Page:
Diplomacy

Defining Influence

King Abdullah bin Abdulaziz Al Saud

The Custodian of the Two Holy Mosques KingAbdullah bin Abdulaziz Al Saud became the King of Saudi Arabia in 2005, upon the passing of King Fahd bin Abdulaziz. Since that […]

The Custodian of the Two Holy Mosques KingAbdullah bin Abdulaziz Al Saud became the King of Saudi Arabia in 2005, upon the passing of King Fahd bin Abdulaziz. Since that time, Saudi Arabia’s GDP has nearly tripled, the nation has remained stable through serious regional conflicts, and its economy has become markedly more diverse.

He began as the Mayor of Mecca, but transitioned quickly to a significant pre-ascension position; Commander of the National Guard. He held that post for several decades, modernizing the National Guard and taking important steps to institutionalize tribal customs. He also served as Second Deputy Prime Minister, Deputy Defense Minister, and Crown Prince under King Fahd.

In each of these positions, King Abdullah was instrumental in developing the nation. In sum, he played key economic, social, and political roles before becoming King. Throughout the decade that he was Crown Prince, he was influential in all aspects of the nation’s affairs, both domestic and international. When he arrived on the throne, he possessed a wealth of experience in governing Saudi Arabia, and has found favor among the nation’s diverse population and brought it an unprecedented degree of influence on the international stage.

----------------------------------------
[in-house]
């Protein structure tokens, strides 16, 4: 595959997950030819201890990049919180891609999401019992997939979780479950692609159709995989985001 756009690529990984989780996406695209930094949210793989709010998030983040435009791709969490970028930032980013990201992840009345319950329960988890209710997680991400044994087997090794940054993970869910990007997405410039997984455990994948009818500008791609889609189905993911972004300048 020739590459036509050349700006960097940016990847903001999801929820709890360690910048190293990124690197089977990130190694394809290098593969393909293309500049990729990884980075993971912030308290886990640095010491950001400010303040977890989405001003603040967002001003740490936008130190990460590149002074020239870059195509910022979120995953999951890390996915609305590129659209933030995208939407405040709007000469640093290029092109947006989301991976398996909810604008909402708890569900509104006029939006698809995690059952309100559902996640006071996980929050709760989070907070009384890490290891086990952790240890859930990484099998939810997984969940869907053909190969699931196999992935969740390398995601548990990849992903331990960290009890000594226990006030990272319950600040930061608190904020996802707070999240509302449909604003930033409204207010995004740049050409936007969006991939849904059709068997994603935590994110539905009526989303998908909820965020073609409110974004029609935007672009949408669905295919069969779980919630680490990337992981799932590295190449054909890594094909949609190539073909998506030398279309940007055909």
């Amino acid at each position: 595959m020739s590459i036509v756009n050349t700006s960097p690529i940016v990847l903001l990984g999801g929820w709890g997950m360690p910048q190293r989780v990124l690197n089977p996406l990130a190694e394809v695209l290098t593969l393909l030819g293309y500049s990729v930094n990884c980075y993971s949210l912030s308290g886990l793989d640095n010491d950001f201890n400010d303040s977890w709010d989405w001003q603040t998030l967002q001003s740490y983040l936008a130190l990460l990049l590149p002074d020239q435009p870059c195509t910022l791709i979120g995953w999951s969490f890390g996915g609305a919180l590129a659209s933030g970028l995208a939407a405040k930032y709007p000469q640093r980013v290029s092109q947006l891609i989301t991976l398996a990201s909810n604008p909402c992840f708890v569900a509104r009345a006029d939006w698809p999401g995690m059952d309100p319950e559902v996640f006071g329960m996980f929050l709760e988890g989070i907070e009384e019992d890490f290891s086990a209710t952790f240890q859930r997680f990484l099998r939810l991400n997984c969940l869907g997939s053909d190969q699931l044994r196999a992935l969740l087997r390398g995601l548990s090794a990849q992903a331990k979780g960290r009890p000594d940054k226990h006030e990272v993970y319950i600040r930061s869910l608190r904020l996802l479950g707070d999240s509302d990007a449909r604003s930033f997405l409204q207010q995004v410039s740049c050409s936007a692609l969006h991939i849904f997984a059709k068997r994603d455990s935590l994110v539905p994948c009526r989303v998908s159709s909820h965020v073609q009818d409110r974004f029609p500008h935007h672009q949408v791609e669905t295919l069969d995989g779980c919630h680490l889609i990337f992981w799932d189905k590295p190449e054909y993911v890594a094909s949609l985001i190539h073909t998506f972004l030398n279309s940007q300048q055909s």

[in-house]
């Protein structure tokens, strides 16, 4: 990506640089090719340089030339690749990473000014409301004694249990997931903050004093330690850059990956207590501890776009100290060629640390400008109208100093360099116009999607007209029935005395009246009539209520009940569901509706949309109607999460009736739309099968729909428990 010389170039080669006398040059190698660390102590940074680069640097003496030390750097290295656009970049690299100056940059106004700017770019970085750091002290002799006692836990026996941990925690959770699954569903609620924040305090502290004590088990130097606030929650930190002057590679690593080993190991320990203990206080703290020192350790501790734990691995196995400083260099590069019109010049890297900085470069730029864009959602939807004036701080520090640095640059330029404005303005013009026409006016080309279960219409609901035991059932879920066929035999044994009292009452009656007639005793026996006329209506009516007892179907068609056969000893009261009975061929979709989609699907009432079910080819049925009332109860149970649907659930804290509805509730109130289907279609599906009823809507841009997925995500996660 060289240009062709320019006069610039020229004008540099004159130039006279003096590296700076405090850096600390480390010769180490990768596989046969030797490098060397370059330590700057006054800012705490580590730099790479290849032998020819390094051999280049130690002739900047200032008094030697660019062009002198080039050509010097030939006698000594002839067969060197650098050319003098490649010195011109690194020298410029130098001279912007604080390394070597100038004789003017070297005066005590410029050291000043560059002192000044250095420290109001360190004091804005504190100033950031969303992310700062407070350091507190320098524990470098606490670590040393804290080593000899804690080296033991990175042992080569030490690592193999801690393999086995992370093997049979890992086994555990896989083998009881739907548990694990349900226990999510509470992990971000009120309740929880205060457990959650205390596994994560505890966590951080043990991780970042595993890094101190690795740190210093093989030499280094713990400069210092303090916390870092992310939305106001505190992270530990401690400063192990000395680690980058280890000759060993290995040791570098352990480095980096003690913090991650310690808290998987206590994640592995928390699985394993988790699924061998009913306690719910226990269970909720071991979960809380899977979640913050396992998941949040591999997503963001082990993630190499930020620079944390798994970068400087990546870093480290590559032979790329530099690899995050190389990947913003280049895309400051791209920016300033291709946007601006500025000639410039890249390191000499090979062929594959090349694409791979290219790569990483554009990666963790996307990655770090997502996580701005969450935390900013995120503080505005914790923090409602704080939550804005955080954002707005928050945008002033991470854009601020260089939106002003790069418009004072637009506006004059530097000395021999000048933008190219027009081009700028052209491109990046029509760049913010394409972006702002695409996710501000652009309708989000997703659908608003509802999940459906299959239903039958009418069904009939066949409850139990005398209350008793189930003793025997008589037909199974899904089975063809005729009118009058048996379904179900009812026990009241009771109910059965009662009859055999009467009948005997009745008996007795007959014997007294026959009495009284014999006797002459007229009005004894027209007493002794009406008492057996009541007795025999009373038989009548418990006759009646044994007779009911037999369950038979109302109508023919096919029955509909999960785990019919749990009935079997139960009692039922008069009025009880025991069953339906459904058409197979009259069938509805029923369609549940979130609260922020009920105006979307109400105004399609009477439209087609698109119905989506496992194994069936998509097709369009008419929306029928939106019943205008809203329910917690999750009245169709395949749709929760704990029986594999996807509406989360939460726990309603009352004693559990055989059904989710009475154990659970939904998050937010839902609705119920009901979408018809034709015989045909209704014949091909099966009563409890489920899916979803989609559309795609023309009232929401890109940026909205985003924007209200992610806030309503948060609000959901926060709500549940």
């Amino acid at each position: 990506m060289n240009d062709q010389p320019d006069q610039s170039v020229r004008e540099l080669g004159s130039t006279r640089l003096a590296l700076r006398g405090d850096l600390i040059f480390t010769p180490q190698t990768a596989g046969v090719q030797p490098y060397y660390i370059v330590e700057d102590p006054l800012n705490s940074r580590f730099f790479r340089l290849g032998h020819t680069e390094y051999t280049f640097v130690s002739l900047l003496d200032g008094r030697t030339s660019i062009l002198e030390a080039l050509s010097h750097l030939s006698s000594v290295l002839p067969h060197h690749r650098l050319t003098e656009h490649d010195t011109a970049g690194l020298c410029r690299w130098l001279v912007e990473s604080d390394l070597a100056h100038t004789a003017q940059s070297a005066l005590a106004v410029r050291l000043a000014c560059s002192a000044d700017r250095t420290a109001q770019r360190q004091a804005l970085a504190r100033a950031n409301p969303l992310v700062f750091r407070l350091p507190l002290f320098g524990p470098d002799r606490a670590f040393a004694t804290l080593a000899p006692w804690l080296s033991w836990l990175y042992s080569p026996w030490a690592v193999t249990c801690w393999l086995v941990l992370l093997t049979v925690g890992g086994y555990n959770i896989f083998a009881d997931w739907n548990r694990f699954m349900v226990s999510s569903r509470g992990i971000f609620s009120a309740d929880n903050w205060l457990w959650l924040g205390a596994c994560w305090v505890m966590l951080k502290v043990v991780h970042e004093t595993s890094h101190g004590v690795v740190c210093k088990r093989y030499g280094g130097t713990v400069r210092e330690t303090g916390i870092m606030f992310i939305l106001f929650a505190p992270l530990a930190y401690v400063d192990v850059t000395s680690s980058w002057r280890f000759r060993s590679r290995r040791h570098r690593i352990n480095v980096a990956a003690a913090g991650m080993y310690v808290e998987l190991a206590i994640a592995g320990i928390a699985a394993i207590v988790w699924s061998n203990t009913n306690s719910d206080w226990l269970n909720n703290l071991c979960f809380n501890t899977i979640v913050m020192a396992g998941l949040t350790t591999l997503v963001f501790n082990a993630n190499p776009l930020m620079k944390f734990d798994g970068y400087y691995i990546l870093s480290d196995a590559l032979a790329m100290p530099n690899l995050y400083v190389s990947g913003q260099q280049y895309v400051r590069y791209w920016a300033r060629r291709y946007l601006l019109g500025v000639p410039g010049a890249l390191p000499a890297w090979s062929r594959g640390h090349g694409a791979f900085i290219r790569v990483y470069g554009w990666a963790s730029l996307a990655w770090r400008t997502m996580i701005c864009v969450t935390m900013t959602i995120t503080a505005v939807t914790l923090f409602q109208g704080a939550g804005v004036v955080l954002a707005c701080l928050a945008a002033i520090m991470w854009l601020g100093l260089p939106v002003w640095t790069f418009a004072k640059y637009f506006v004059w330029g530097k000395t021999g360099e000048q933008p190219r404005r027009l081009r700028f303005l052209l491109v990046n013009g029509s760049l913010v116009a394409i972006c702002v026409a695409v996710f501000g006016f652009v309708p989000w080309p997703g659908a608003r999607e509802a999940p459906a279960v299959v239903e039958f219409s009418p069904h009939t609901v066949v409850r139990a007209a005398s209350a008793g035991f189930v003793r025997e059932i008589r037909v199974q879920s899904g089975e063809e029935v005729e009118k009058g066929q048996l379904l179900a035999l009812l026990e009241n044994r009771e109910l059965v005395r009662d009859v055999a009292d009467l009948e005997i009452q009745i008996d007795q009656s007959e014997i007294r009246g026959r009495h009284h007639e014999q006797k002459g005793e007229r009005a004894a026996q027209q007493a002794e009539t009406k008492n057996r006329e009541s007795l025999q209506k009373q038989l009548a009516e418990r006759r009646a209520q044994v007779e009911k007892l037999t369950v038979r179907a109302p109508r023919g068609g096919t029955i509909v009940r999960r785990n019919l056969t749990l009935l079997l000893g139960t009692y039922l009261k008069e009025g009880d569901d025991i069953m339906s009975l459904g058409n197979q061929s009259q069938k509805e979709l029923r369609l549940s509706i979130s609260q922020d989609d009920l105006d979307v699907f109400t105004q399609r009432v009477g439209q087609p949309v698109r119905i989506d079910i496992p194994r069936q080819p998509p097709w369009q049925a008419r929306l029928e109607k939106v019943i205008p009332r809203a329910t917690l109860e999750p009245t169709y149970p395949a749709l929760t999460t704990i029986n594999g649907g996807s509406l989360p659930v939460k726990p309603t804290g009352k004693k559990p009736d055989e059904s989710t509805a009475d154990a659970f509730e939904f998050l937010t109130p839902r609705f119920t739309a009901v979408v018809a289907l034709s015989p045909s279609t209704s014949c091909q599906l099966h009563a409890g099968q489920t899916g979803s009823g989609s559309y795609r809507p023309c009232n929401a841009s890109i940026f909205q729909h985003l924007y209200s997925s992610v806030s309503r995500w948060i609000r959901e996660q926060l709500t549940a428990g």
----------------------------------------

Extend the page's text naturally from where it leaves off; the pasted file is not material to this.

Throughout his rule, King Abdullah has proven himself a careful and wise reformer, and has been a critical force in Saudi Arabia’s modernization. One of his most lauded and significant projects is the transition toward a diversified economy from one that is still largely dependent on hydrocarbon revenues. In 2014, the fruits of a comprehensive strategy to grow the non-hydrocarbon economy are being seen. Official figures show that non-oil GDP grew at 9% in 2013, and the value of non-oil exports grew at 7%.

These strong figures reflect the growth trend of the country, but also economic policies and strong, targeted government spending that seems to be achieving its aims. Over the past eight years the Saudi Arabian government has spent $1.36 trillion in annual budgets, not counting the many billions it spends on special projects each year. Such projects are a hallmark of King Abdullah’s economic management, and megaprojects like the King Abdullah Economic City and the King Abdullah Financial District promise to make Saudi Arabia a hub for commerce in the region over the next decade. They will mature in a Saudi Arabia that is better connected than ever before by thousands of kilometers of new railroads, city metros, several new airports, and a high-speed train.